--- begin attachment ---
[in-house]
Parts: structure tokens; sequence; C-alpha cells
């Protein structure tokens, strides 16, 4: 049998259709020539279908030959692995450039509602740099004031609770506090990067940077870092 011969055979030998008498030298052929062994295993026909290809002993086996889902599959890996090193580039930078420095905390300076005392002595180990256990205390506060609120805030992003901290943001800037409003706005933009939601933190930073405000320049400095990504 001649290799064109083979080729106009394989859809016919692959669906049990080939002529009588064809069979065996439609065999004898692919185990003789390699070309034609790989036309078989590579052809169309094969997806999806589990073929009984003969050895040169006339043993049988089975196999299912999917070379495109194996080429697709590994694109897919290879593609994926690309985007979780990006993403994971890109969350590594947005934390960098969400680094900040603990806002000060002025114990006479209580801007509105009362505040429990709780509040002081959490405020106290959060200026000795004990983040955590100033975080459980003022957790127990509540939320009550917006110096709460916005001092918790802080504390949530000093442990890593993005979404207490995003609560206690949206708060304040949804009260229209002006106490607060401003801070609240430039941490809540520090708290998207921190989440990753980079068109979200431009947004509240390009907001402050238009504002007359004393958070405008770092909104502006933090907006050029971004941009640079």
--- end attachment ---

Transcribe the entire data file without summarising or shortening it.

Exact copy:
[in-house]
Parts: structure tokens; sequence; C-alpha cells
């Protein structure tokens, strides 16, 4: 049998259709020539279908030959692995450039509602740099004031609770506090990067940077870092 011969055979030998008498030298052929062994295993026909290809002993086996889902599959890996090193580039930078420095905390300076005392002595180990256990205390506060609120805030992003901290943001800037409003706005933009939601933190930073405000320049400095990504 001649290799064109083979080729106009394989859809016919692959669906049990080939002529009588064809069979065996439609065999004898692919185990003789390699070309034609790989036309078989590579052809169309094969997806999806589990073929009984003969050895040169006339043993049988089975196999299912999917070379495109194996080429697709590994694109897919290879593609994926690309985007979780990006993403994971890109969350590594947005934390960098969400680094900040603990806002000060002025114990006479209580801007509105009362505040429990709780509040002081959490405020106290959060200026000795004990983040955590100033975080459980003022957790127990509540939320009550917006110096709460916005001092918790802080504390949530000093442990890593993005979404207490995003609560206690949206708060304040949804009260229209002006106490607060401003801070609240430039941490809540520090708290998207921190989440990753980079068109979200431009947004509240390009907001402050238009504002007359004393958070405008770092909104502006933090907006050029971004941009640079």